The time has come, friends…
We asked you for your most frightening tales of networks gone amok!
Of cabling that keeps you awake at night!
Of mysterious errors and hair-pulling glitches!
And you delivered.
Just in time for Halloween, welcome to our second compendium of network nightmares submitted by you from around the web.
Shall we begin?
Here’s some tales from our very own team at Auvik to start things off:
Steve Petryschuk, Product Strategy Director
For me, it dates back to when I was a co-op student, and I brought down an entire server farm that the development team was using to run simulations and tests against integrated circuit designs. A mistake I made in the configuration was the culprit.
Spent what felt like all night getting it back online, but it was ready to go the next morning!
Lawrence Popa, Sales Engineer
Fellow Auvik colleague (Solutions Consultant Diana Kenaya) and I had a machine literally burst into flames in front of us when we were working at a local college. Power supply caught fire. Flames were shooting out the back. She bravely unplugged it while I ran away.
IT took it away and sent it back to Dell. They nicknamed the machine, “Sparky.”
Stewart Mahoney, Solutions Consultant
Sharing one of the scariest set ups I’ve ever worked on. Both pictures are from a lavish private school. Picture 1 is of their main routers. Notice the thin fiber cable that was, prior to the photo, holding up the entire power bank.
Picture 2 is of a switch I spent hours trying to find. I had to use a probe, which found it behind a false wall next to their disti board.
From MSPGeek & our partners
Our community of friends at MSPGeek, as well as our partners, were also happy to share some bone-chilling stories and anecdotes.
[Had] a client that used a Class A public CIDR for their internal network. This single subnet spanned multiple locations across fiber, Wi-Fi, LTE, and microwave. Thousands of devices, all in the same broadcast zone. ‘Controls’ equipment that uses multicast constantly spamming everything. Too many issues to even list. And they are of course a 24/7 operation with mission-critical systems that can be life threatening… as in possible giant explosions/poison gas release if things go bad!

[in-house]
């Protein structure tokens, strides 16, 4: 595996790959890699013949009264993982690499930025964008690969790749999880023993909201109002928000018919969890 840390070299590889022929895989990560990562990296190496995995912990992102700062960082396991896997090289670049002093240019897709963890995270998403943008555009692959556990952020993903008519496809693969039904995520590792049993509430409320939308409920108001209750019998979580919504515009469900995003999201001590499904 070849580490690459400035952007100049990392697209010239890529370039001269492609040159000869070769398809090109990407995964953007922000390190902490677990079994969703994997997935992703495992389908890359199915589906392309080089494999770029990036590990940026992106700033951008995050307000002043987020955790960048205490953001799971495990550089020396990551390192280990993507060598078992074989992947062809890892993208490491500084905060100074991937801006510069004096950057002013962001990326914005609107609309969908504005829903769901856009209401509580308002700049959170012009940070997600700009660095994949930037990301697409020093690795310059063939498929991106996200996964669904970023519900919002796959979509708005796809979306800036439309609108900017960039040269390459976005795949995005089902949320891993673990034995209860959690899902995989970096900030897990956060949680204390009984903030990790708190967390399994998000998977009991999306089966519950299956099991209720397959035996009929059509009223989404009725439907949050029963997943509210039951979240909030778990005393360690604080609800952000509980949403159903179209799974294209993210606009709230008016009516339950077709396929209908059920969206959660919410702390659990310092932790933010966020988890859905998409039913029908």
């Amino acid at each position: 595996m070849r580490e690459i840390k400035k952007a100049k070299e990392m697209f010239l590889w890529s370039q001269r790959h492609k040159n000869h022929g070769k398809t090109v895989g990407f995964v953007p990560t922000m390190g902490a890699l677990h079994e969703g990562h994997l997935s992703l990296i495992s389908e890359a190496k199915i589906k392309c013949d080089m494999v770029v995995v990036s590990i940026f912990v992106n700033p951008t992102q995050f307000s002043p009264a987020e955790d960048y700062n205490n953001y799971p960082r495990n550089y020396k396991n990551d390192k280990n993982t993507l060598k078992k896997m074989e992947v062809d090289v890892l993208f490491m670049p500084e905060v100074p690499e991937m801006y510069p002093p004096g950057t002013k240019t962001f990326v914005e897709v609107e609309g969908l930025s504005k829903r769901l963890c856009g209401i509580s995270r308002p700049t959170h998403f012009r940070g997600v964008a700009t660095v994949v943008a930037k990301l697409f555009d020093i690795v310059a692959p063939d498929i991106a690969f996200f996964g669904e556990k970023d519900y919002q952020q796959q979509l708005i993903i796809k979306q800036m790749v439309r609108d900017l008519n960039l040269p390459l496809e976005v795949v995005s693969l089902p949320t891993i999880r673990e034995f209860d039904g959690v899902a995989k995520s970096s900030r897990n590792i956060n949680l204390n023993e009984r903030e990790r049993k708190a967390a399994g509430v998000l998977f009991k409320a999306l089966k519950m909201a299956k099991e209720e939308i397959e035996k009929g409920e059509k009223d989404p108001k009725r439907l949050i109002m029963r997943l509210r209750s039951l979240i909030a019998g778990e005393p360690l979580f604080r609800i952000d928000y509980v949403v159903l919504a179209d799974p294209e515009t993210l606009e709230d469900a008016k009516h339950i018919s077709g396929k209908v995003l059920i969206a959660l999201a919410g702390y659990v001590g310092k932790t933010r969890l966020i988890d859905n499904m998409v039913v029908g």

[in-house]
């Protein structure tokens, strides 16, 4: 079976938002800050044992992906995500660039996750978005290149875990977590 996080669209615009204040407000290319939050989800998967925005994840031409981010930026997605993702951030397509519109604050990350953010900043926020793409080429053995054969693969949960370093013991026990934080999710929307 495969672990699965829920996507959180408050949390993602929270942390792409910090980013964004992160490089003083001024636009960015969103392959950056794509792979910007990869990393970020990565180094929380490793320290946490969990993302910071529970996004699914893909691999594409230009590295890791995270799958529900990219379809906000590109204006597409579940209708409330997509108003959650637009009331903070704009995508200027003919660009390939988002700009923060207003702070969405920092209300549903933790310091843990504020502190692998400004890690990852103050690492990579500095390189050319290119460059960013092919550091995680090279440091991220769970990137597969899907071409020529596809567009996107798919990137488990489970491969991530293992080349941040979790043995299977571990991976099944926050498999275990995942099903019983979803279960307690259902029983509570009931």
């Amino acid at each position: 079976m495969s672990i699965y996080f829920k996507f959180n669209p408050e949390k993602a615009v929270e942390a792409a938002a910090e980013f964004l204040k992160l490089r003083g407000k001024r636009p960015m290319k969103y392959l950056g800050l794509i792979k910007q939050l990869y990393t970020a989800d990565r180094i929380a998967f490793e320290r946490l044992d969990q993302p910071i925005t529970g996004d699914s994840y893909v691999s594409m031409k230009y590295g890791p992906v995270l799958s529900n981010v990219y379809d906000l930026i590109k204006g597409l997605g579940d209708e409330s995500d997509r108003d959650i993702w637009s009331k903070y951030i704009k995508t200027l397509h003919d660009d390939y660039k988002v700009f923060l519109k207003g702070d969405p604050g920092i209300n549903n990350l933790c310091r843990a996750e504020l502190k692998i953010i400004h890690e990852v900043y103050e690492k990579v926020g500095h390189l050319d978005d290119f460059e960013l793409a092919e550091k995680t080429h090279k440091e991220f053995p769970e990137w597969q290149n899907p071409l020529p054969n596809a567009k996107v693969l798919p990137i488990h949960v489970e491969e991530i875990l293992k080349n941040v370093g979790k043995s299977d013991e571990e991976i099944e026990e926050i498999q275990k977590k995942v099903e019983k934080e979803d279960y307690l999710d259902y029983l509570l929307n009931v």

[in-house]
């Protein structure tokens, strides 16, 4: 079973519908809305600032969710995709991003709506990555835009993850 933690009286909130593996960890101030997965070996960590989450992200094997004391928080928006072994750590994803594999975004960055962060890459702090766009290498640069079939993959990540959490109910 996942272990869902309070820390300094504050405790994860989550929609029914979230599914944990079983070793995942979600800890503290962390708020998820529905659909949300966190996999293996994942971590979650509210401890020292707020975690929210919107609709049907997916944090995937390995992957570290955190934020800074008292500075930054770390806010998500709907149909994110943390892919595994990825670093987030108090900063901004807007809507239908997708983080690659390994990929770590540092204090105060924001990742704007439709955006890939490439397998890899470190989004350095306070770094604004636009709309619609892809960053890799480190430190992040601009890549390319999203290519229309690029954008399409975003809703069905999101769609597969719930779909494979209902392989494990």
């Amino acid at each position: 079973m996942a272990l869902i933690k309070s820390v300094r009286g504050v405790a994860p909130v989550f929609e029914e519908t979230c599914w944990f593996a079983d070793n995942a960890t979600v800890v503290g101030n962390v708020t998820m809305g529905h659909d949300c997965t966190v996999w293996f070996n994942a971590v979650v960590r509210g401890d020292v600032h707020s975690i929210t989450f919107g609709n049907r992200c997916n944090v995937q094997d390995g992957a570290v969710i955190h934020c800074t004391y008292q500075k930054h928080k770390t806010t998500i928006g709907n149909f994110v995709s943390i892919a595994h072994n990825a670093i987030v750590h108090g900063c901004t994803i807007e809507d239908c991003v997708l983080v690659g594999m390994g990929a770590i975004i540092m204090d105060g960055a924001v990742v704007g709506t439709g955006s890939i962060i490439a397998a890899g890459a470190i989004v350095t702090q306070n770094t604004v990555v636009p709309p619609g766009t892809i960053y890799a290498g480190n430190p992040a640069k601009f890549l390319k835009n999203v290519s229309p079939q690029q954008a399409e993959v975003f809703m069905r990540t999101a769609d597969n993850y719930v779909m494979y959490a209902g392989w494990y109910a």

From Jason Slagel, CNWR*
We have a local public safety network here that allows access to wants/warrants data for all of northwest Ohio. Not only do they use the IP address space of a local university… but there’s another particular story. They built a giant new 911 center for our entire area. Everything was good, until they opened, and no one could reach the want/warrant data. Apparently no one had tested/requested networking to the public agency to get that data.
A couple of days went by, and it made the local paper. They called me because I had done some consulting on their Cisco systems. Looked at what we had available. I had access to an IPX network I could see at the 911 location, as well as the public safety building… It was a county NOVEL network!
I ended up tunneling IP over IPX for a month or so, until they could arrange connectivity on the county wide dark fiber network. “A local network consultant” saved the day in the paper, and I’m pretty sure it took weeks for the stink of doing that to wash off.
*edited for style, not for content
From Iain McMullen, Birmingham Consulting
One of my most frustrating issues was at a site with multiple buildings. The switches were managed, but did not have PoE, so the access points all had their own PoE injectors.
When we updated the firmware on the switches, they rebooted. But the APs stayed online, and then decided to auto-mesh together! Once the switches came back online, there was an instant loop, and RSTP disabled the main fiber uplink, leaving all data going over the mesh wireless… total nightmare.